Chapel of Ipomoea

church called outby Christine Berglund

My little wooden bench by this trellis is a favorite spot for me to go and pray. The trellis in spring, gently caressed by a twining young Ipomoea Multifida, otherwise known as Cypress Vine, resembles a chapel window. I love how God has created beauty in so many forms, reminders of his loving care.

What a happy accident it was to have this little green chapel window at my favorite prayer spot! It is a reminder that we are to “pray without ceasing” (1 Thessalonians 5:17, NASB). Prayer is so much more than something we happen to do in church services, or a ritual before meals. As a matter of fact, some of my most earnest prayers have been offered up to the Father from this spot. It does not take a church building, or a crowd, to have meaningful dialogue with our Creator.

Unfortunately, some of my friends have taken this truism to an extreme. Too many times we hear, “I can worship God by the riverbank while I’m fishing;”or, “I commune with God along with the birds and butterflies in my garden.” To me, that is so sad. They are missing out!

This little “Church of the Cypress Vine” is not a church at all, even with all the praying going on. The word for “church” comes from the Greek word ekklesia. The church is a called-out people. Not as in, “called out of the house by this gorgeous Sunday morning to enjoy the sunshine outside;” but called out of the world to come together as Christians. We are connected with one another as Christians. (Go to my column about the Colorado aspens for more on that subject.)

There is a viral video on YouTube that has the author saying, “Religion? I hate it. In fact, I literally resent it.” Is he anti-God? Not by his account. He seems sincere in saying he loves Christ but hates religion. To tell the truth, I thought there was merit in his message for a few moments, until that gnawing uneasiness made me recognize his problem. He was rejecting the “church” and organized religion because of a few bad apples. He wanted Christ, but not the organization nor the “rules,” that he thinks the church enforces.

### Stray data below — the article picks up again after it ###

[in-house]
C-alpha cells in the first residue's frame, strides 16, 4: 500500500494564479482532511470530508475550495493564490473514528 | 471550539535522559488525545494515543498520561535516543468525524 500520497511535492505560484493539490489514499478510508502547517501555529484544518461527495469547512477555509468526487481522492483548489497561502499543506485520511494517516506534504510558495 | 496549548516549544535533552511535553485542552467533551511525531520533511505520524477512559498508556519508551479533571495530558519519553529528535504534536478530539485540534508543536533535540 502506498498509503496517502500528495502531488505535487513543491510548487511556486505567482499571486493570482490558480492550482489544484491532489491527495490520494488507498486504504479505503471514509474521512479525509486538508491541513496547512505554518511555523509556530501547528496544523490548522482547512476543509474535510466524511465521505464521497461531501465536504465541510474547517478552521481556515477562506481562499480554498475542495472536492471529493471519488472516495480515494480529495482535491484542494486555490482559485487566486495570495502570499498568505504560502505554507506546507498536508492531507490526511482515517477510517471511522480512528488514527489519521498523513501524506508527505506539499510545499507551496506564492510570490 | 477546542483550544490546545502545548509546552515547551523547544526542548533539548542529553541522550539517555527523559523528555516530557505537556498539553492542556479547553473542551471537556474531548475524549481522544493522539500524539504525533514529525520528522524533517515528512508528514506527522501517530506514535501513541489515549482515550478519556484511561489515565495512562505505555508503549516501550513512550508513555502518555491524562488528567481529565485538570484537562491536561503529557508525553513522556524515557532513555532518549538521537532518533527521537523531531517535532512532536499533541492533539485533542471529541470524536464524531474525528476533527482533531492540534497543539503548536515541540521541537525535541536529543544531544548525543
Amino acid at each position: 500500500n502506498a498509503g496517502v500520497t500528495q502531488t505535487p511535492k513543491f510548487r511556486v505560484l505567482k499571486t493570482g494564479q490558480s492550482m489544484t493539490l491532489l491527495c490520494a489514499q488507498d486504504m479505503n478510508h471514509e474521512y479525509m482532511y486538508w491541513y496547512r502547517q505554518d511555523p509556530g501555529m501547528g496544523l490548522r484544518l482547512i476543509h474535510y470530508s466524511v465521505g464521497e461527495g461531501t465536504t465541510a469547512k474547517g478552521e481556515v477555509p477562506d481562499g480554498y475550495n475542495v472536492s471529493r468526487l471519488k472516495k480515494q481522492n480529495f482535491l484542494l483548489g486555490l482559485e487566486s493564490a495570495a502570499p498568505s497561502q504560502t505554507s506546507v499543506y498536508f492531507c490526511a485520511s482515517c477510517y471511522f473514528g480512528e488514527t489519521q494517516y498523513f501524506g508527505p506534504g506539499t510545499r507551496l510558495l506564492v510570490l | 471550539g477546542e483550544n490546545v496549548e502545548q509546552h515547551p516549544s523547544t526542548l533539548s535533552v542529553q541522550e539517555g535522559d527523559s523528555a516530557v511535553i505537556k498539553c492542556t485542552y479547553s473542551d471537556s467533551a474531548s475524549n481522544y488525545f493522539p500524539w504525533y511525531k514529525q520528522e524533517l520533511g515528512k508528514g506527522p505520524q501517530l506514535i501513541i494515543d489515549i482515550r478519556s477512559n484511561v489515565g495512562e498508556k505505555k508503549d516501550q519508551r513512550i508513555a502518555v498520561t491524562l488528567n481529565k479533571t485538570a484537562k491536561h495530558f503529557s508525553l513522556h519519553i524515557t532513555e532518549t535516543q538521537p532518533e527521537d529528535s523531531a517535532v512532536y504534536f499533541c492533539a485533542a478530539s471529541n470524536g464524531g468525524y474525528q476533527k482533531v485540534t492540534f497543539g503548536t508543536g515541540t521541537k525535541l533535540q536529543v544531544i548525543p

“Religion says ‘do,’ Jesus says ‘done,’” he states. This implies that after Jesus died, we don’t have anything left to do. “You are my friends, if you do what I command you” (John 15:14). Jesus did not die so that we can coast through life without responsibilities. We are responsible to one another, and to our Lord and Master.

While it is true that wars and hatred in the name of religion are not what Christ came to teach, we must not be fooled into thinking that the actions of a few represent Christianity. We certainly don’t need Satan to fool us into thinking that we can have our own church in the quietness and solitude of a garden, a fishing spot, or the open road on a motorcycle.

Jesus often withdrew to a quiet or lonely place for prayer. He also participated in what you might call organized religion in spite of all its warts and corruption. That is to say, he attended the synagogues regularly. “I did not come to abolish the Law but to fulfill” (Matthew 5:17).

Think: If all the “enlightened” people stayed at home or went fishing on Sunday morning to commune with God, will that make the church better, or worse? Where will you be Sunday morning? I will be at the church of Christ. Hope you are, too!

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